How to Forgive and Guard Your Heart - Finds.Life.Church

How to Forgive and Guard Your Heart

by Lori Meek

Forgiveness can be so hard. Sometimes it even feels impossible. We want to forgive. We try to forgive, but bitterness and hurt have a way of creeping back in. When we’re hurt by someone, especially by someone we love, the pain that follows is impossible to ignore. Forgiveness doesn’t come easy after your heart is broken. How can you guard your heart and forgive at the same time? The answer isn’t easy, but it’s possible when you understand the difference between guarding and forgiving.

When I think about forgiveness, the first thought that comes to mind is Jesus’ example on the cross. There He was, in agony, face to face with the people who were crucifying Him, taunting Him, hurting Him, and this was His response: Jesus said, “Father, forgive them, for they don’t know what they are doing.” Luke 23:34 NLT

So full of grace, even in the midst of His pain! Yes, Jesus is perfect, and we can’t expect to be perfect, but when I think about His pain and compare it to mine—I can always find room in my heart to forgive. No matter what, we can forgive because of (and through the power of His love and example. And, I know that if I truly want to be His follower, I simply must choose to live a life of forgiveness.

What does it mean to guard your heart?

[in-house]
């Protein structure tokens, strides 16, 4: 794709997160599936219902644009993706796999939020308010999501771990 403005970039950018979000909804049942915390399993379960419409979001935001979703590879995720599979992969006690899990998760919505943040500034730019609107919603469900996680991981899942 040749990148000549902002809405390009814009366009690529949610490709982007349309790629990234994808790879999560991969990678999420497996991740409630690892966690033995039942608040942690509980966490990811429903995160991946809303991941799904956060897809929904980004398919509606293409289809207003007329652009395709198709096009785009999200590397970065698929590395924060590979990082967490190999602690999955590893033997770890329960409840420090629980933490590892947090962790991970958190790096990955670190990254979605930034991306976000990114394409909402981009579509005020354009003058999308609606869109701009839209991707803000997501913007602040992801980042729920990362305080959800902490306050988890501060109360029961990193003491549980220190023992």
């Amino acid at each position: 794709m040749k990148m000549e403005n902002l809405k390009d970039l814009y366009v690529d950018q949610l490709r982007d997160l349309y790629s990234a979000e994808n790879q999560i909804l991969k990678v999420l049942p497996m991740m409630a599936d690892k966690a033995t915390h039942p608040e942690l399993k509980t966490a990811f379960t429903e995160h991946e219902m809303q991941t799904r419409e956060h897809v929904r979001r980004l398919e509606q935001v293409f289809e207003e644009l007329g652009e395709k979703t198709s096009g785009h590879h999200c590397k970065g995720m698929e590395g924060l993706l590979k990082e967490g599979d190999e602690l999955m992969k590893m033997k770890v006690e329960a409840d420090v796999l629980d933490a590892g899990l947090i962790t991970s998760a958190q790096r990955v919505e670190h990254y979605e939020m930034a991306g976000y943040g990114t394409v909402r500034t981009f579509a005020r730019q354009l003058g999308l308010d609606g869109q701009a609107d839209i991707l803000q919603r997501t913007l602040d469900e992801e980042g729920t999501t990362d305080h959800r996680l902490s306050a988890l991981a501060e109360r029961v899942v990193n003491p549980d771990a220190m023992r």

But if we are to forgive like Jesus, why are we told to guard our hearts? This conundrum has always perplexed me. I find myself guarding when I should be forgiving and forgiving when I should be guarding. How can I do both? I decided to look it up. It turns out, guarding your heart means to treasure, protect, and guard it as if it were riches, property, or health. When Solomon spoke of guarding your heart, “Guard your heart above all else, for it determines the course of your life” (Proverbs 4:23 NLT), he was speaking of keeping our hearts pure and staying in communication with God. Why? So that the things that come out of our hearts are good, holy, and pleasing to the Father.

If our hearts are kept healthy, the decisions we make (which determine the course of our lives) will be healthy. Since we know that forgiving is a healthy choice, and that it creates room for love, grace, and healing, we can now guard and forgive at the same time!

Have you experienced an extramarital affair? Read these three steps you can take toward healing.

We might believe anger is the best way to guard our hearts. Sometimes we think the only way to keep our hearts safe is not to forgive. We think guarding implies all sorts of fighting off, pushing out, or holding back. But the beautiful part of forgiving is that it’s all about letting love into our hearts again—God’s love. This kind of forgiveness automatically dispels bitterness, resentment, fear, and envy. Our hearts are guarded from these painful emotions through forgiveness!

We Can Set Boundaries as We Forgive

The temptation to guard our hearts and become bitter in doing so is still there. We’re humans, after all. But remembering the true meaning of guarding helps. It’s about keeping our hearts healthy. And knowing we have a Savior who can help us make the right choice also helps. Please understand, this doesn’t mean we are to walk blindly into hurt over and over, forgiving to our detriment. Remember, guarding our hearts means protecting it too. Making the choice to step away from people who continue to hurt us is an important part of the process tooof course, after we have forgiven them.

How are you guarding your heart with anger, bitterness, jealousy, or fear instead of forgiveness? You can guard your heart through forgiveness today. Reach out and ask someone to pray with you. With God’s help, you can forgive.

Similar Topics: